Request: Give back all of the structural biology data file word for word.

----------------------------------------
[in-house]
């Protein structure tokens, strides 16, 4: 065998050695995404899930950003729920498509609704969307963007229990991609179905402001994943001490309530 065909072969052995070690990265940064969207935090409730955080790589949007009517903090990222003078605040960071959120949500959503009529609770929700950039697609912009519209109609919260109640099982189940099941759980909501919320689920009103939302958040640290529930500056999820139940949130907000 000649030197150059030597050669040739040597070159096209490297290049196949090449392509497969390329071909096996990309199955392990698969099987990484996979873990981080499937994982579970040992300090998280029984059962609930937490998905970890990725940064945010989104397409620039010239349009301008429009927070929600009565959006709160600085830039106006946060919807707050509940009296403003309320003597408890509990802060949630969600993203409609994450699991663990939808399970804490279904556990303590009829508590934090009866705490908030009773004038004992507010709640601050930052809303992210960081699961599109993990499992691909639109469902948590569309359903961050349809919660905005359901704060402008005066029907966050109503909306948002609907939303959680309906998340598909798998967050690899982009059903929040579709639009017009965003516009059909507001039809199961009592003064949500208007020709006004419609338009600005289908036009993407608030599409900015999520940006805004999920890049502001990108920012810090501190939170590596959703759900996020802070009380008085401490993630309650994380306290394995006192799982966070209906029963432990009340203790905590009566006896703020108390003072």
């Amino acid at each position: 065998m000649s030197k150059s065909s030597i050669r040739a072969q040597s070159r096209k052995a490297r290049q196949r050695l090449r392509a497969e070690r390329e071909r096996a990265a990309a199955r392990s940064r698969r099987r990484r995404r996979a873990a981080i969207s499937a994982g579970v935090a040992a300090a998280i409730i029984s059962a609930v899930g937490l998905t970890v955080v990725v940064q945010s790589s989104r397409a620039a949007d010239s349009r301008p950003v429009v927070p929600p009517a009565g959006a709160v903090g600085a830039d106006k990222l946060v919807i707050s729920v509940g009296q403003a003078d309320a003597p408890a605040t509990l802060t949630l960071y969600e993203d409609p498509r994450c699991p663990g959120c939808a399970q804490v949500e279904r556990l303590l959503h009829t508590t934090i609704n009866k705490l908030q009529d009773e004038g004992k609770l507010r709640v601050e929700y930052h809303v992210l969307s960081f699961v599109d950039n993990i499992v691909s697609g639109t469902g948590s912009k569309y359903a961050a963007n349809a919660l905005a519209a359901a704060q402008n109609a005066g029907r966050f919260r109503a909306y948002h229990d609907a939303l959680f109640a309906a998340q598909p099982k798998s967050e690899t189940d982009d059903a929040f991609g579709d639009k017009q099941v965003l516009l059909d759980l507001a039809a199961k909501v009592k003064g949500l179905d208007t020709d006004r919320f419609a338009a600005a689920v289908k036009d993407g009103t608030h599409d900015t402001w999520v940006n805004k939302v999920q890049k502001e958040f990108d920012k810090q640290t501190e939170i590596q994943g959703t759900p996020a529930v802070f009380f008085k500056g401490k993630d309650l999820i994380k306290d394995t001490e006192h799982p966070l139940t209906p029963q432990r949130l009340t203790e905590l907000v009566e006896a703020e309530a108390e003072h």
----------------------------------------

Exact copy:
[in-house]
């Protein structure tokens, strides 16, 4: 065998050695995404899930950003729920498509609704969307963007229990991609179905402001994943001490309530 065909072969052995070690990265940064969207935090409730955080790589949007009517903090990222003078605040960071959120949500959503009529609770929700950039697609912009519209109609919260109640099982189940099941759980909501919320689920009103939302958040640290529930500056999820139940949130907000 000649030197150059030597050669040739040597070159096209490297290049196949090449392509497969390329071909096996990309199955392990698969099987990484996979873990981080499937994982579970040992300090998280029984059962609930937490998905970890990725940064945010989104397409620039010239349009301008429009927070929600009565959006709160600085830039106006946060919807707050509940009296403003309320003597408890509990802060949630969600993203409609994450699991663990939808399970804490279904556990303590009829508590934090009866705490908030009773004038004992507010709640601050930052809303992210960081699961599109993990499992691909639109469902948590569309359903961050349809919660905005359901704060402008005066029907966050109503909306948002609907939303959680309906998340598909798998967050690899982009059903929040579709639009017009965003516009059909507001039809199961009592003064949500208007020709006004419609338009600005289908036009993407608030599409900015999520940006805004999920890049502001990108920012810090501190939170590596959703759900996020802070009380008085401490993630309650994380306290394995006192799982966070209906029963432990009340203790905590009566006896703020108390003072």
């Amino acid at each position: 065998m000649s030197k150059s065909s030597i050669r040739a072969q040597s070159r096209k052995a490297r290049q196949r050695l090449r392509a497969e070690r390329e071909r096996a990265a990309a199955r392990s940064r698969r099987r990484r995404r996979a873990a981080i969207s499937a994982g579970v935090a040992a300090a998280i409730i029984s059962a609930v899930g937490l998905t970890v955080v990725v940064q945010s790589s989104r397409a620039a949007d010239s349009r301008p950003v429009v927070p929600p009517a009565g959006a709160v903090g600085a830039d106006k990222l946060v919807i707050s729920v509940g009296q403003a003078d309320a003597p408890a605040t509990l802060t949630l960071y969600e993203d409609p498509r994450c699991p663990g959120c939808a399970q804490v949500e279904r556990l303590l959503h009829t508590t934090i609704n009866k705490l908030q009529d009773e004038g004992k609770l507010r709640v601050e929700y930052h809303v992210l969307s960081f699961v599109d950039n993990i499992v691909s697609g639109t469902g948590s912009k569309y359903a961050a963007n349809a919660l905005a519209a359901a704060q402008n109609a005066g029907r966050f919260r109503a909306y948002h229990d609907a939303l959680f109640a309906a998340q598909p099982k798998s967050e690899t189940d982009d059903a929040f991609g579709d639009k017009q099941v965003l516009l059909d759980l507001a039809a199961k909501v009592k003064g949500l179905d208007t020709d006004r919320f419609a338009a600005a689920v289908k036009d993407g009103t608030h599409d900015t402001w999520v940006n805004k939302v999920q890049k502001e958040f990108d920012k810090q640290t501190e939170i590596q994943g959703t759900p996020a529930v802070f009380f008085k500056g401490k993630d309650l999820i994380k306290d394995t001490e006192h799982p966070l139940t209906p029963q432990r949130l009340t203790e905590l907000v009566e006896a703020e309530a108390e003072h």